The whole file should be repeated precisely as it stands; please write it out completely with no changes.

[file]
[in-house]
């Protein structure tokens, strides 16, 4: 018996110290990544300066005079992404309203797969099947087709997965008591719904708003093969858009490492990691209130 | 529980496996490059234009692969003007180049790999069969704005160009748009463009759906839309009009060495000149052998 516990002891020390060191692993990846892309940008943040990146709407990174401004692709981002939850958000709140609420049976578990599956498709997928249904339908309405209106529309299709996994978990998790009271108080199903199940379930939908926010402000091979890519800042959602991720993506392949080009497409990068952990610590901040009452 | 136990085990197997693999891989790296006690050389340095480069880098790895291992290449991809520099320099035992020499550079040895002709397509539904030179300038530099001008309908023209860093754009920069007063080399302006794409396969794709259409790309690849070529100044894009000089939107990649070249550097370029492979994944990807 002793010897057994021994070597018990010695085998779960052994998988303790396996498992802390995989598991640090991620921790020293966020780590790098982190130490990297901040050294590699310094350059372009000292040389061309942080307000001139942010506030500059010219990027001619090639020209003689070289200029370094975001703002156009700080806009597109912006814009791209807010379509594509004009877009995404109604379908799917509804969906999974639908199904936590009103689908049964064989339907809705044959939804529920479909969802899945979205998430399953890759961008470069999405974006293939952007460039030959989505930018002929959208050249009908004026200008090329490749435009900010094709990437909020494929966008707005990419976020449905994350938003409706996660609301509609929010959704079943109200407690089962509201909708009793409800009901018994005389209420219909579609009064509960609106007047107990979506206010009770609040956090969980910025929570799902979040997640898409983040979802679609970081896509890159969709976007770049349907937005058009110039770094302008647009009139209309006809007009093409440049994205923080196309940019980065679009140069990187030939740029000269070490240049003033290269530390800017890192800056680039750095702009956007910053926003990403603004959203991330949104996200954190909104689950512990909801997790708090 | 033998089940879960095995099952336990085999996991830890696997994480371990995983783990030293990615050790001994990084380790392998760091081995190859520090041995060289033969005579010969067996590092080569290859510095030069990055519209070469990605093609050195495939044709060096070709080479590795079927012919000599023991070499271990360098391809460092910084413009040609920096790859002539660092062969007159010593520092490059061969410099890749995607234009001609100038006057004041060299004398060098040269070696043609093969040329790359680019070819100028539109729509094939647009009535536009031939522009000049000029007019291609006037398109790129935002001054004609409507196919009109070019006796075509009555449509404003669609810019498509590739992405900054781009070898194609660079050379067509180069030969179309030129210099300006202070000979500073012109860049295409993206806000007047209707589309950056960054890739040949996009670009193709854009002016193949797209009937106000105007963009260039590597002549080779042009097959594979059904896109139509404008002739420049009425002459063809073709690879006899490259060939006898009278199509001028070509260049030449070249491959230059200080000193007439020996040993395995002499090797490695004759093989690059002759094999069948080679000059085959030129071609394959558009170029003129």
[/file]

[in-house]
């Protein structure tokens, strides 16, 4: 018996110290990544300066005079992404309203797969099947087709997965008591719904708003093969858009490492990691209130 | 529980496996490059234009692969003007180049790999069969704005160009748009463009759906839309009009060495000149052998 516990002891020390060191692993990846892309940008943040990146709407990174401004692709981002939850958000709140609420049976578990599956498709997928249904339908309405209106529309299709996994978990998790009271108080199903199940379930939908926010402000091979890519800042959602991720993506392949080009497409990068952990610590901040009452 | 136990085990197997693999891989790296006690050389340095480069880098790895291992290449991809520099320099035992020499550079040895002709397509539904030179300038530099001008309908023209860093754009920069007063080399302006794409396969794709259409790309690849070529100044894009000089939107990649070249550097370029492979994944990807 002793010897057994021994070597018990010695085998779960052994998988303790396996498992802390995989598991640090991620921790020293966020780590790098982190130490990297901040050294590699310094350059372009000292040389061309942080307000001139942010506030500059010219990027001619090639020209003689070289200029370094975001703002156009700080806009597109912006814009791209807010379509594509004009877009995404109604379908799917509804969906999974639908199904936590009103689908049964064989339907809705044959939804529920479909969802899945979205998430399953890759961008470069999405974006293939952007460039030959989505930018002929959208050249009908004026200008090329490749435009900010094709990437909020494929966008707005990419976020449905994350938003409706996660609301509609929010959704079943109200407690089962509201909708009793409800009901018994005389209420219909579609009064509960609106007047107990979506206010009770609040956090969980910025929570799902979040997640898409983040979802679609970081896509890159969709976007770049349907937005058009110039770094302008647009009139209309006809007009093409440049994205923080196309940019980065679009140069990187030939740029000269070490240049003033290269530390800017890192800056680039750095702009956007910053926003990403603004959203991330949104996200954190909104689950512990909801997790708090 | 033998089940879960095995099952336990085999996991830890696997994480371990995983783990030293990615050790001994990084380790392998760091081995190859520090041995060289033969005579010969067996590092080569290859510095030069990055519209070469990605093609050195495939044709060096070709080479590795079927012919000599023991070499271990360098391809460092910084413009040609920096790859002539660092062969007159010593520092490059061969410099890749995607234009001609100038006057004041060299004398060098040269070696043609093969040329790359680019070819100028539109729509094939647009009535536009031939522009000049000029007019291609006037398109790129935002001054004609409507196919009109070019006796075509009555449509404003669609810019498509590739992405900054781009070898194609660079050379067509180069030969179309030129210099300006202070000979500073012109860049295409993206806000007047209707589309950056960054890739040949996009670009193709854009002016193949797209009937106000105007963009260039590597002549080779042009097959594979059904896109139509404008002739420049009425002459063809073709690879006899490259060939006898009278199509001028070509260049030449070249491959230059200080000193007439020996040993395995002499090797490695004759093989690059002759094999069948080679000059085959030129071609394959558009170029003129």